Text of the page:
By David Adams
November 15, 2021 - Senior Coalition and Labor Party figures have welcomed the final outcome of the Glasgow COP26 climate summit and its loose commitment to “phase down” the use of coal, as environmentalists, investors, and industry analysts call for sharper action to avoid the most devastating consequences of global warming.
The landmark COP26 conference drew to a close on the weekend, culminating in a last-minute bargaining session between the 197 nations over the precise wording of the Glasgow Climate Pact.
COP26 was billed as one of the world’s last opportunities to wind down fossil fuel use and lock in carbon emission reduction commitments, with the goal of keeping global temperatures from rising above 1.5 degrees Celcius.
But the final Glasgow Climate Pact includes a pledge to “phase down” the use of coal, after several parties, led by India, pushed to change the wording from “phase out”.
Critics believe that wording will effectively permit coal as a fuel source for years to come, despite the global scientific community calling for the urgent cessation of fossil fuel use.
Alok Sharma, UK president of COP26, tearfully apologised for the final statement.
“I am deeply sorry,” Sharma told delegates on Sunday. “I also understand the deep disappointment. But I think as you have noted, it’s also vital that we protect this package.”
The final agreement means the world has “kept 1.5 degrees alive,” Sharma added.
“But, its pulse is weak and it will only survive if we keep our promises and translate commitments into rapid action.”
The reception was somewhat more upbeat in the Coalition on Monday morning, as senior politicians celebrated wording likely to support Australia’s massive coal export industry.
Speaking on “Sunrise”, Deputy Prime Minister Barnaby Joyce supported the wording of the final pledge, while maintaining that coal exports are vital to the national economy.
“We have to be very mindful that our exports of our fossil fuels supports your pension, supports your health system, supports your police system,” he said.
Joyce’s parliamentary colleague, Nationals Senator Matt Canavan, said the final wording was a “green light” for further coal mine development in Australia.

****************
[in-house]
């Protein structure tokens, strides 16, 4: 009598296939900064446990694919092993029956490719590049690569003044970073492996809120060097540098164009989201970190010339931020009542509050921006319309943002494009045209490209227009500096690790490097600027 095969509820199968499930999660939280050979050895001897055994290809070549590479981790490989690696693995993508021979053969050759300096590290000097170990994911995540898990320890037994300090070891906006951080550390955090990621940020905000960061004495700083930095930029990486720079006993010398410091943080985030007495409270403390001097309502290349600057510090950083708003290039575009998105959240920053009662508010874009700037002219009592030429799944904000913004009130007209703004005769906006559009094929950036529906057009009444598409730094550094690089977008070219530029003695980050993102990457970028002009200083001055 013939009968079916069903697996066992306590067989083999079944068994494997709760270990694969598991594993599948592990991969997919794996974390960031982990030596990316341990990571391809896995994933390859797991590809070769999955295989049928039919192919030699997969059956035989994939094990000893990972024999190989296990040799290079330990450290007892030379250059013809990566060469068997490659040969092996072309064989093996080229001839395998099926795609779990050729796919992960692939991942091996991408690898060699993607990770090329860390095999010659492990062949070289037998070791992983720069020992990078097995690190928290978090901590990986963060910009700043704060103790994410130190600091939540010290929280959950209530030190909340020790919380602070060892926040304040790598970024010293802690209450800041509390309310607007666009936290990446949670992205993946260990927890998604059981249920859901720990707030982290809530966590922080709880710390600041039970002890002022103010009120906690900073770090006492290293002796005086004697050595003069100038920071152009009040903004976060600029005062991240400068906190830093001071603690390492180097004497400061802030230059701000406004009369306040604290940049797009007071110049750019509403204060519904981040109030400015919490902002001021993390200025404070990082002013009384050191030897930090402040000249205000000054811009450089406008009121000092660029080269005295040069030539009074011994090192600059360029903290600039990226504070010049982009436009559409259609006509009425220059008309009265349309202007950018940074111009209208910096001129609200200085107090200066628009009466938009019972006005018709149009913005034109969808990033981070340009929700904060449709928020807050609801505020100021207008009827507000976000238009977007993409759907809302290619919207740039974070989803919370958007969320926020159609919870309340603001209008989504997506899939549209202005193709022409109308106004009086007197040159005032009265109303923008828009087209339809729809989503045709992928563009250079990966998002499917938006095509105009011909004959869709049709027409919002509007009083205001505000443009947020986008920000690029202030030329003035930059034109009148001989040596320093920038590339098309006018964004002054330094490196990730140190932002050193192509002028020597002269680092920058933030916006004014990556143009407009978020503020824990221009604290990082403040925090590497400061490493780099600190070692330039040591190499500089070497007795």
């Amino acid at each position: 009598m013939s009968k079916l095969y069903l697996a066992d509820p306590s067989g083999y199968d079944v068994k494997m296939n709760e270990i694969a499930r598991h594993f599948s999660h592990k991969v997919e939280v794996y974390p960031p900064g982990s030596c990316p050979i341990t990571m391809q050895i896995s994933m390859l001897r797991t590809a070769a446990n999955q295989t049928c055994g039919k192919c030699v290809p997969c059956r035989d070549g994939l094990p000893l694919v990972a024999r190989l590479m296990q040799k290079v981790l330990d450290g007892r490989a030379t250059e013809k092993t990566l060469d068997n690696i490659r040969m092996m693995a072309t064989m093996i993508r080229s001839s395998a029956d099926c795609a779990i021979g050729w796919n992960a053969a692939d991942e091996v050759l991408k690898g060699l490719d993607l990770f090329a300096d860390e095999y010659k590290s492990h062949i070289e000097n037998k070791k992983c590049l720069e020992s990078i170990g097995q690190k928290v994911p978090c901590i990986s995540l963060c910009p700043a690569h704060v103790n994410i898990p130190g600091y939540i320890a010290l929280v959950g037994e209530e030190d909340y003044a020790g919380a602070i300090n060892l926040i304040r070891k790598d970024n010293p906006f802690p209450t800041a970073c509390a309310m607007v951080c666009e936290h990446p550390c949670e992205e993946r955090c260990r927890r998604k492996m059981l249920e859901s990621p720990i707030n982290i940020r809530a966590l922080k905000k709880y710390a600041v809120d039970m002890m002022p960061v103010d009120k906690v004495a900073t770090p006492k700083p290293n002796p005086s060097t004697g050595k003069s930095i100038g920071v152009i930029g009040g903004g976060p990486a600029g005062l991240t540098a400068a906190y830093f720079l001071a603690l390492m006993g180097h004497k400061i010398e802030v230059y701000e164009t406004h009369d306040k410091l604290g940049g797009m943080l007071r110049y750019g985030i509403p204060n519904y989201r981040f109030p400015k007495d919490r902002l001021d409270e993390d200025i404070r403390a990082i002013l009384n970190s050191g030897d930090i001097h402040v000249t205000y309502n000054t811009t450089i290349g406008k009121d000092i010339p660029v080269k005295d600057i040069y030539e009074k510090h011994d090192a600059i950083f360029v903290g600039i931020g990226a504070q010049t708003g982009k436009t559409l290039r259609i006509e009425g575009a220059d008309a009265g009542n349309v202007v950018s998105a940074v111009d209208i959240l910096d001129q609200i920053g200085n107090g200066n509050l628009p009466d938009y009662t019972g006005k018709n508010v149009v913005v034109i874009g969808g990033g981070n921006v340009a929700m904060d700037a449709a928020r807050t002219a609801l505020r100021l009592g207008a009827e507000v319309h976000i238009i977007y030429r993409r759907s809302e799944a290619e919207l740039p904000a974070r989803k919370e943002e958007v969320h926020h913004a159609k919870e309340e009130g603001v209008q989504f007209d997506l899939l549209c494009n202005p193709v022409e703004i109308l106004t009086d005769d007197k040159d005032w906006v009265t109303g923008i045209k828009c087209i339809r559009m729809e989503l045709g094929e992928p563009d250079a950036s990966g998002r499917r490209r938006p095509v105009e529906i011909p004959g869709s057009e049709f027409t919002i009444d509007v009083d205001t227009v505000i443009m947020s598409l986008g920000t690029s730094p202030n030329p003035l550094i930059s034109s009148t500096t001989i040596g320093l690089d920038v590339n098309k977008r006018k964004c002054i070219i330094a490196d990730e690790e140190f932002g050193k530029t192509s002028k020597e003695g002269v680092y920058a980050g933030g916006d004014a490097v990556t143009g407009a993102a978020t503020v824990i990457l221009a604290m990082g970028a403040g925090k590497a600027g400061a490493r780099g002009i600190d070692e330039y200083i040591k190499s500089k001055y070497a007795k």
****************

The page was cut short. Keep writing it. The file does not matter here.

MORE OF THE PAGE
“That’s what brings people out of poverty and that’s why countries like India wouldn’t sign up to coal being consigned to history,” he told “Today”.
Outspoken Labor MP Joel Fitzgibbon agreed with that sentiment, telling “Sunrise” the final agreement was a “good outcome.
“It’s a good outcome for those developing countries who will desperately need our relatively efficient fossil fuels over many decades to bring them out of poverty and help them build their own cleaner economies,” he said.
The Glasgow Climate Pact also asks signatories to “revisit or strengthen” their 2030 emission reduction targets next year.
Climate scientists maintain that deep emissions reductions are needed by the end of the decade if humanity is to keep climate change in check.
The federal government was lashed for the plan it took to Glasgow, which vowed to reduce emissions by between 26% and 28% by 2030, well under targets set by the UK and the US.
However, Foreign Minister Marise Payne and Minister for Industry, Energy and Emissions Reduction Angus Taylor have already said that plan is “fixed”.
“We are committed to meeting and beating it, as we did with our Kyoto-era targets,” they said in a joint statement on Sunday.
With COP26 done and dusted, industry analysts say the climate pact could have been far stronger.
“The final agreement in Glasgow is a helpful step forward if limited in its ambition,” said John O’Brien of Deloitte’s energy transition & decarbonisation sector.
O’Brien hailed the mobilisation of $174 trillion in global capital to address the threat of climate change and the opportunities of a just transition.
He also noted the commitment of some nations to phase out coal by 2040.
However, “the final changes in wording from ‘phasing out’ to ‘phasing down’ the use of coal will be heavily criticised for failing to secure a 1.5 C goal,” he said.
Weak COP26 commitments may leave Australian companies exposed during the “inevitable” green transition, said Rebecca Mikula-Wright, CEO of the Investor Group on Climate Change.
The group has long warned that Australian firms could fall out of favour in the eyes of international capital due to the nation’s lagging emission reduction targets.
“Global capital is ready to deploy trillions to the zero emissions transition, but more governments need
to provide clarity and back up their 2050 commitments with stronger 2030 targets,” she said.
“Climate risk is investment risk.”